Here it is in full-length:
Gold statue of a fully grown President Niyazov revolving 24 hours a day to face the sun
Not that its the only statue of him ... from the same webpage:
Gold figure of saviour President Niyazov as a child held high by his mother, Mrs Niyazov, having thrust herself out of a despairing world on the back of a bull - in black granite
(you have to click that link to see it, the picture's too big to post here).
Radio Netherlands World Service reports:
The Committee to Protect Journalists (CPJ) reports:
Mr Niyazov, also known as Turkmenbashi ("Father of All Turkmen"), has ruled since 1985. His portfolio includes the posts of president, prime minister, army commander-in-chief, and Communist party chief.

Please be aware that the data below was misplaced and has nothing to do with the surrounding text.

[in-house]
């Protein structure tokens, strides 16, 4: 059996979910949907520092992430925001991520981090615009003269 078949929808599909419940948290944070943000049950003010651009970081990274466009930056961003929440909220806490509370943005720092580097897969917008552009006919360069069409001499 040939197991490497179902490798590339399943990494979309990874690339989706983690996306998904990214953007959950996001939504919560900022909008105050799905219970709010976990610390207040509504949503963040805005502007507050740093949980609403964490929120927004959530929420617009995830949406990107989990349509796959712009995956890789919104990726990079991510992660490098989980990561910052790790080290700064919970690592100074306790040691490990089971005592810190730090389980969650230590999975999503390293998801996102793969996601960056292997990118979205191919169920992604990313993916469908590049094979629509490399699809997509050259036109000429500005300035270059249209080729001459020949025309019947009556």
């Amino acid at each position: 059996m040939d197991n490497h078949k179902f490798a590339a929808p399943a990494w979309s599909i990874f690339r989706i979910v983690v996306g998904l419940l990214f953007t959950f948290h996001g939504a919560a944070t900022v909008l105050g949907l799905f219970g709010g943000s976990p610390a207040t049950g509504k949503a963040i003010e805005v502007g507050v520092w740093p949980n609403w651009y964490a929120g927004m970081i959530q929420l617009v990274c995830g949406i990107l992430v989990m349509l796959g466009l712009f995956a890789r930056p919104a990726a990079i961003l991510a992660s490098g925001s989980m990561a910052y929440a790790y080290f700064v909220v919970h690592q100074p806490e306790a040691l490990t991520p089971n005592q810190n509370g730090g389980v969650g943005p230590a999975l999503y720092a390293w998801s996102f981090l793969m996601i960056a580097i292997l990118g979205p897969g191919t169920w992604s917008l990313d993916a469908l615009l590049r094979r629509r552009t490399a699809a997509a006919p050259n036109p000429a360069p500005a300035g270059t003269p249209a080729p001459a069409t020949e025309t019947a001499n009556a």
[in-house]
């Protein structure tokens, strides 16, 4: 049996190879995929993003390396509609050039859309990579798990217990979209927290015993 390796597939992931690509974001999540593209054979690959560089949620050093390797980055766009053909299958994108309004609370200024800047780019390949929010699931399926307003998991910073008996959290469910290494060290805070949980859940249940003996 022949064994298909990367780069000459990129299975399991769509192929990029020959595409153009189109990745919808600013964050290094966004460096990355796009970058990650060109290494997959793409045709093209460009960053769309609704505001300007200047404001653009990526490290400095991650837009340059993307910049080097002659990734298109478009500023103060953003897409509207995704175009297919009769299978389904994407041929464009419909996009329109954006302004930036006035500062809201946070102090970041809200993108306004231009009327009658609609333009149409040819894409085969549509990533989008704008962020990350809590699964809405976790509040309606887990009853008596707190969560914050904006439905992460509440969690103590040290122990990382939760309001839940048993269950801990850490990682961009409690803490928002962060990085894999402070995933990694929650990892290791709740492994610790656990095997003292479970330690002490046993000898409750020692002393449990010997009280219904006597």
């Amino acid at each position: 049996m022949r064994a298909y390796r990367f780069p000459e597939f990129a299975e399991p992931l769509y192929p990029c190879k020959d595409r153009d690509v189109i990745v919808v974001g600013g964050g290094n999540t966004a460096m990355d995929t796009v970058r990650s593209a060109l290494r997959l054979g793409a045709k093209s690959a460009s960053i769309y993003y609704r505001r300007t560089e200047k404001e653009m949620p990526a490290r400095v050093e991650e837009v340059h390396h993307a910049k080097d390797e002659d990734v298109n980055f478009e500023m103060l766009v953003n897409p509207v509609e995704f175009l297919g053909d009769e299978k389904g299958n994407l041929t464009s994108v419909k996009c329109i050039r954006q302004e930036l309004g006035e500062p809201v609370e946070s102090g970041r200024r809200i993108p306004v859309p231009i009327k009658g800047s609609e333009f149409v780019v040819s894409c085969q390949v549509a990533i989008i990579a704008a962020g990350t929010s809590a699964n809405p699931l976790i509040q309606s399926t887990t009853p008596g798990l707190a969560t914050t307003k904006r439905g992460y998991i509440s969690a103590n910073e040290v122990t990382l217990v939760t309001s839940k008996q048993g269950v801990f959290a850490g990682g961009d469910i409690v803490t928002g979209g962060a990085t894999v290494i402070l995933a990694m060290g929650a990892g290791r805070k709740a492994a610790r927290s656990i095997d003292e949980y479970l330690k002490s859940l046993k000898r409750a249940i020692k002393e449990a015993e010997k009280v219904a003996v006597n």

[..] When the "suggestions" are approved by the national parliament, the Turkmen year will begin with the month "Turkmenbashi", and proceed through "Gurbansoltan" (Mr Niyazov's mother's name) and "Rukhname" (the name of a moral tome written by Mr Niyazov.)
Already streets, factories, and even toiletries have been named after Turkmenbashi; [..] Arne Goli, a journalist with the Turkmenistan service of Radio Free Europe [..] says every town now has a Turkmenbashi Street.
"It's unacceptable to Turkmens. All of the buildings, official buildings [have been renamed], even citizen's houses must have a picture of the president on the wall. It's unbelievable. It's an extreme personality cult."
[..] Last week officials announced the imminent publication of a collection of the president's poetry. The book is expected to become part of the school syllabus in the mostly Muslim nation.
i guess i can't go there either, in addition to having a beard, i smoke and chew gum.